FRANKFORT, Ky. – Before a packed house filled with hemp supporters, the Kentucky Senate Agriculture Committee unanimously passed Senate Bill 50, Sen. Paul Hornback’s legislation that provides an administrative framework if and when the federal government legalizes industrial hemp.
Republican Majority Leader Damon Thayer made the motion for passage as U.S. Sen. Rand Paul, U.S. Reps. John Yarmuth and Thomas Massie and Kentucky Agriculture Commissioner James Comer testified together in support of the bill. In a showing of bipartisanship, the motion was seconded by Democrat Sen. Robin Webb.
“This is by far the most impressive panel to testify on a bill in my 13 years in Frankfort,” Commissioner Comer said. “We’re honored that Senate Bill 50 passed by a unanimous vote.”
“I see no reason why we wouldn’t want to be a leader in this,” Sen. Paul said. “Why not legalize something that could produce jobs and probably will?”
Democrat U.S. Rep. John Yarmuth vowed to work with Sen. Paul toward a federal waiver that would allow Kentucky to be a pilot state for hemp production.
“All of us here are strongly committed to making sure Kentucky is not left behind in any area,” Rep. Yarmuth said. “This is an area I am convinced will happen. Industrial hemp will become a major crop and a major source of a variety of products throughout this country. We need to be positioned to take advantage of that.”
Republican U.S. Rep. Thomas Massie is a primary sponsor of legislation in the U.S. House of Representatives to legalize industrial hemp. Massie, a farmer in northeastern Kentucky, said he and other farmers in his area are looking for an alternative to tobacco since much burley production in the area has disappeared.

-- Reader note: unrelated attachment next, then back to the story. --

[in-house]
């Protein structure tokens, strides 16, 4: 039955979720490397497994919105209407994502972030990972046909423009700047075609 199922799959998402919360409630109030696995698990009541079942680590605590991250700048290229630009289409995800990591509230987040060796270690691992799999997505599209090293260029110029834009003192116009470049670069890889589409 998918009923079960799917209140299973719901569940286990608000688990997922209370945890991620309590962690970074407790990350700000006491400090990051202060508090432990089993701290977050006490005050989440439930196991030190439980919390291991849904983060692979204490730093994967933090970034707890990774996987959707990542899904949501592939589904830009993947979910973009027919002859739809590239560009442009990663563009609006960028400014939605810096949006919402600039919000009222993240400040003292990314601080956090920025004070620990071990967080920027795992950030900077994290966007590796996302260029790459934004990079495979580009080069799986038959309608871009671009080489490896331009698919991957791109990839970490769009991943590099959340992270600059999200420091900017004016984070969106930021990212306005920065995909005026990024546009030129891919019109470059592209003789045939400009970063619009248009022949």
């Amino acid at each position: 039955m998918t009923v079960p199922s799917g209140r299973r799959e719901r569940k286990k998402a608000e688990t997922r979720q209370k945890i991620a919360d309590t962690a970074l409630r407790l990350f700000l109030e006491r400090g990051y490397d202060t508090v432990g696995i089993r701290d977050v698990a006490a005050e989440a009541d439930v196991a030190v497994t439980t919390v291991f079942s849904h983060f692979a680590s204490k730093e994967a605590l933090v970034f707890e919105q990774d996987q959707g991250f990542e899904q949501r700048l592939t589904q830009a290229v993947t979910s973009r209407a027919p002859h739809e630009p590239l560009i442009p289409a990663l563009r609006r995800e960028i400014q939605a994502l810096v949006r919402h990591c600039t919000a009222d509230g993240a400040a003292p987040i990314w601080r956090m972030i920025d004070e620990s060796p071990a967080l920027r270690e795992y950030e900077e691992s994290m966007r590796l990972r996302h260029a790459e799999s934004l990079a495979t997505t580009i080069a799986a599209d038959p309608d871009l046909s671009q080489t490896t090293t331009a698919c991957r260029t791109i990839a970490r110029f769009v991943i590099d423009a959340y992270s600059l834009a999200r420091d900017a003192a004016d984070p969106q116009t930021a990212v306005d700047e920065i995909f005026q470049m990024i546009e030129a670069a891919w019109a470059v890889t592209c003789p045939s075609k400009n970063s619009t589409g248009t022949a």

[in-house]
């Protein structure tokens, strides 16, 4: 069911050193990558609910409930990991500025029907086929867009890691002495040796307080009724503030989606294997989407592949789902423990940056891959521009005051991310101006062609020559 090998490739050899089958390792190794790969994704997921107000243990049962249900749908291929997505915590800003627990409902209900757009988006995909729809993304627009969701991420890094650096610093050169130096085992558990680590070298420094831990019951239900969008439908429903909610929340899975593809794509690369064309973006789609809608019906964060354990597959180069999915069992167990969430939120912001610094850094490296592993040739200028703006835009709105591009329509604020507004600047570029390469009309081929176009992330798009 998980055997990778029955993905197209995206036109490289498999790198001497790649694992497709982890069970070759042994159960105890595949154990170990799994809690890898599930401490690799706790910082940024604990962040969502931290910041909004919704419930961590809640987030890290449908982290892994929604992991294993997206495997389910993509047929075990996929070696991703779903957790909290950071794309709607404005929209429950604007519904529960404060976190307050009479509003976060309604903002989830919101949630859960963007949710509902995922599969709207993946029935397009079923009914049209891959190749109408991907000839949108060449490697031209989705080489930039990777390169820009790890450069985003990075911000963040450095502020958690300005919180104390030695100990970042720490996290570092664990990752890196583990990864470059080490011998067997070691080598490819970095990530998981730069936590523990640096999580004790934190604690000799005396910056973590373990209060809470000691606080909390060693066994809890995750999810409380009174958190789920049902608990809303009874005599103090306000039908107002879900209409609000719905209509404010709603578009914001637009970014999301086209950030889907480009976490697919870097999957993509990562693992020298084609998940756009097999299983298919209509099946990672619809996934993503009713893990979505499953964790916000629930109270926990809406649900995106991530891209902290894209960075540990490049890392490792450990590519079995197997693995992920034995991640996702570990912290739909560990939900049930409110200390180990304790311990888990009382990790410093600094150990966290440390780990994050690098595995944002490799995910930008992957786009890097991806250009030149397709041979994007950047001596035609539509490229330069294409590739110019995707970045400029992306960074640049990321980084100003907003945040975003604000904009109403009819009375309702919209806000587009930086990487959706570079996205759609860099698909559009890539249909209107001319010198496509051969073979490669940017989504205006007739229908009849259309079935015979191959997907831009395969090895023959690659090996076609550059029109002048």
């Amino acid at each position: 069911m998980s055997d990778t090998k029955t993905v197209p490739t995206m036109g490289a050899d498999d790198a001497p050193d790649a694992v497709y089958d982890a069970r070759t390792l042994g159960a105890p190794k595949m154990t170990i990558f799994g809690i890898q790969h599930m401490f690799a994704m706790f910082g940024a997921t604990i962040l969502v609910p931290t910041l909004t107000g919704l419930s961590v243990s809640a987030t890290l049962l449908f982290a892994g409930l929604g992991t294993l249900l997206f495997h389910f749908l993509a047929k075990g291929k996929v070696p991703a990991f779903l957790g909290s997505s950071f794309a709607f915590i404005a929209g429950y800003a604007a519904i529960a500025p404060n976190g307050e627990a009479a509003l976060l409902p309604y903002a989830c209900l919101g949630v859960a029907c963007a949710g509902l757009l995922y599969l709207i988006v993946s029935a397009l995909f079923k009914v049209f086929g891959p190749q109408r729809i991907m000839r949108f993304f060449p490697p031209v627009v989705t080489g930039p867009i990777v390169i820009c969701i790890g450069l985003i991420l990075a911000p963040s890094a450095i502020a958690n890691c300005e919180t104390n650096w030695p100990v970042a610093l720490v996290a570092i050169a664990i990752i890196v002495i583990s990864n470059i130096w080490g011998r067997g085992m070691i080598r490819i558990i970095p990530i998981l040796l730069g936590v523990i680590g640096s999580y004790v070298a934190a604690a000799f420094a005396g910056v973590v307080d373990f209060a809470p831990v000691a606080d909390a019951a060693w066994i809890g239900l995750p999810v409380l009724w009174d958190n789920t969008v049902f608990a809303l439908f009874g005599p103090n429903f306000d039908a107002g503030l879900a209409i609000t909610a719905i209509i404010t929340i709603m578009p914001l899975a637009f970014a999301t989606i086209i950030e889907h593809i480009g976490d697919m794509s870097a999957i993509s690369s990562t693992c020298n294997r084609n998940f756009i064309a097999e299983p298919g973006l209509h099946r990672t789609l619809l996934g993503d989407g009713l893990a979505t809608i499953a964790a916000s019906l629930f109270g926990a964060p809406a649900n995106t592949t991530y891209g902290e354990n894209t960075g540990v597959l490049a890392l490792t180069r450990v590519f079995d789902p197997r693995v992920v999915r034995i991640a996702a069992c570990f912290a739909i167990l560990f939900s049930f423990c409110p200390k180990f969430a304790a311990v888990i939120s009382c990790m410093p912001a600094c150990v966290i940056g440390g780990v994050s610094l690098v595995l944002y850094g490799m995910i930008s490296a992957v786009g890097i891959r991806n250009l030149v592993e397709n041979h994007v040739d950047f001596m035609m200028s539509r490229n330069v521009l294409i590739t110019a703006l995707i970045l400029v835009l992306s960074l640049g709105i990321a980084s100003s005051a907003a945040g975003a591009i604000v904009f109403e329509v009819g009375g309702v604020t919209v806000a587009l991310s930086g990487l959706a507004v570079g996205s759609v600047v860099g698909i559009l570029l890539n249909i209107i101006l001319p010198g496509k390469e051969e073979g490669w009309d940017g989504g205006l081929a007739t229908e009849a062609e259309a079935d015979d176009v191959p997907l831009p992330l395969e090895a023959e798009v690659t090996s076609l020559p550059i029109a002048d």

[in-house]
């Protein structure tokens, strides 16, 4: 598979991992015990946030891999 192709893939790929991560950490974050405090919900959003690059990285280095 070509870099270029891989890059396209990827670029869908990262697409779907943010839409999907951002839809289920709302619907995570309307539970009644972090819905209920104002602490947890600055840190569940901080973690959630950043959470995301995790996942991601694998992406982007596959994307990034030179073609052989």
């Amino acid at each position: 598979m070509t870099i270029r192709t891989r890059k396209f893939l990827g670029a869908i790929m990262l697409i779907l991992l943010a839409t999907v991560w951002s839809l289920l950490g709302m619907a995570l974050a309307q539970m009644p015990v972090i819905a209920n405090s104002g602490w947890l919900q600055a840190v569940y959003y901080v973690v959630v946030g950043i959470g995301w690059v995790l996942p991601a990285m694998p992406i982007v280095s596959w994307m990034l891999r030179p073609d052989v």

“It’s the dream of my wife and me to pass our family farm on to our children and for them not to have to subdivide it or cut all the timber,” Rep. Massie said. “But for them to do that there has to be a viable economic alternative.”
James Woolsey, Director of Central Intelligence during the Clinton administration, debunked several myths about industrial hemp. A producer would grow hemp and marijuana side by side “only if he knows nothing about botany,” Woolsey said.
“There are 35 industrial western countries that permit the growing of hemp,” said Woolsey, a member of the North American Industrial Hemp Council. “We cannot find one that has had a problem in distinguishing industrial hemp from marijuana.”
The federal delegation praised the leadership of Commissioner Comer, who has championed this cause from the beginning of his administration.
“Frankfort insiders said it couldn’t be done,” Comer stated. “But we never gave up, and we are now one step closer to putting Kentucky in the lead for jobs.”
Sen. Hornback has vowed to push for quick passage of SB 50 on the Senate Floor.
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